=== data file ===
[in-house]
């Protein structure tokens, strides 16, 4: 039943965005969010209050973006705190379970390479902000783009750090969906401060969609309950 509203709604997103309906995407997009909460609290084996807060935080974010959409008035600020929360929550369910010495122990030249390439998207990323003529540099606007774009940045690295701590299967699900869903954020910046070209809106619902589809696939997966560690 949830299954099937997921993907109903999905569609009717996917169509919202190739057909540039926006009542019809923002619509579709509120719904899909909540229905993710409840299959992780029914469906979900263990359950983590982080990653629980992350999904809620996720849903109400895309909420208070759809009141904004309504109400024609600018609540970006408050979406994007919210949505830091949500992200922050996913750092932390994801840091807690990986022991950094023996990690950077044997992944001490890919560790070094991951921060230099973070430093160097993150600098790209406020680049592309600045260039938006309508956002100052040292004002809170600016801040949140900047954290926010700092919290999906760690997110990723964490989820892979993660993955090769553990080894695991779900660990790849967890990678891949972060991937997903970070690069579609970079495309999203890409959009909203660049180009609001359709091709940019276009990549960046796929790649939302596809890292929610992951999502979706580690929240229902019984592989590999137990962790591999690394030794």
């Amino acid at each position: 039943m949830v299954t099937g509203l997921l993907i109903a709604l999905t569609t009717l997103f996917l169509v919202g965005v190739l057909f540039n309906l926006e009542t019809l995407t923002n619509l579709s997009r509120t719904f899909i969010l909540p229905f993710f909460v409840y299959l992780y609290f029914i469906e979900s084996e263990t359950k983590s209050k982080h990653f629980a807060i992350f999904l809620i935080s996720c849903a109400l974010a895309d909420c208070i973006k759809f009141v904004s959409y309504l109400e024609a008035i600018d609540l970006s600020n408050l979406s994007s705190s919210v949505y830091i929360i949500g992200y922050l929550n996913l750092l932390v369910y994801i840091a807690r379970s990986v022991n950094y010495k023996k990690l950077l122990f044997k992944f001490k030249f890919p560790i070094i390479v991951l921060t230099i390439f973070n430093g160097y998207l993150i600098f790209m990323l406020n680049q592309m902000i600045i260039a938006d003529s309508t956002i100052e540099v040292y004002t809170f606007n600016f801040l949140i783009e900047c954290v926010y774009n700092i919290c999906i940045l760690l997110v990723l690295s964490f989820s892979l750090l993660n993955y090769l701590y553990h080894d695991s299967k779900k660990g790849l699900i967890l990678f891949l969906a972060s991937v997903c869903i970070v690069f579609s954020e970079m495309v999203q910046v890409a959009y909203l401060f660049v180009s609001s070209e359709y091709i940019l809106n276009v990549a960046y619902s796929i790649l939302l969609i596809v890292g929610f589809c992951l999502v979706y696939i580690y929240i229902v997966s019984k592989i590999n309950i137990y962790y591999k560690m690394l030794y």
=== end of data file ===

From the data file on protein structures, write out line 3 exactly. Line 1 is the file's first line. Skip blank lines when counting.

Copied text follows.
């Amino acid at each position: 039943m949830v299954t099937g509203l997921l993907i109903a709604l999905t569609t009717l997103f996917l169509v919202g965005v190739l057909f540039n309906l926006e009542t019809l995407t923002n619509l579709s997009r509120t719904f899909i969010l909540p229905f993710f909460v409840y299959l992780y609290f029914i469906e979900s084996e263990t359950k983590s209050k982080h990653f629980a807060i992350f999904l809620i935080s996720c849903a109400l974010a895309d909420c208070i973006k759809f009141v904004s959409y309504l109400e024609a008035i600018d609540l970006s600020n408050l979406s994007s705190s919210v949505y830091i929360i949500g992200y922050l929550n996913l750092l932390v369910y994801i840091a807690r379970s990986v022991n950094y010495k023996k990690l950077l122990f044997k992944f001490k030249f890919p560790i070094i390479v991951l921060t230099i390439f973070n430093g160097y998207l993150i600098f790209m990323l406020n680049q592309m902000i600045i260039a938006d003529s309508t956002i100052e540099v040292y004002t809170f606007n600016f801040l949140i783009e900047c954290v926010y774009n700092i919290c999906i940045l760690l997110v990723l690295s964490f989820s892979l750090l993660n993955y090769l701590y553990h080894d695991s299967k779900k660990g790849l699900i967890l990678f891949l969906a972060s991937v997903c869903i970070v690069f579609s954020e970079m495309v999203q910046v890409a959009y909203l401060f660049v180009s609001s070209e359709y091709i940019l809106n276009v990549a960046y619902s796929i790649l939302l969609i596809v890292g929610f589809c992951l999502v979706y696939i580690y929240i229902v997966s019984k592989i590999n309950i137990y962790y591999k560690m690394l030794y």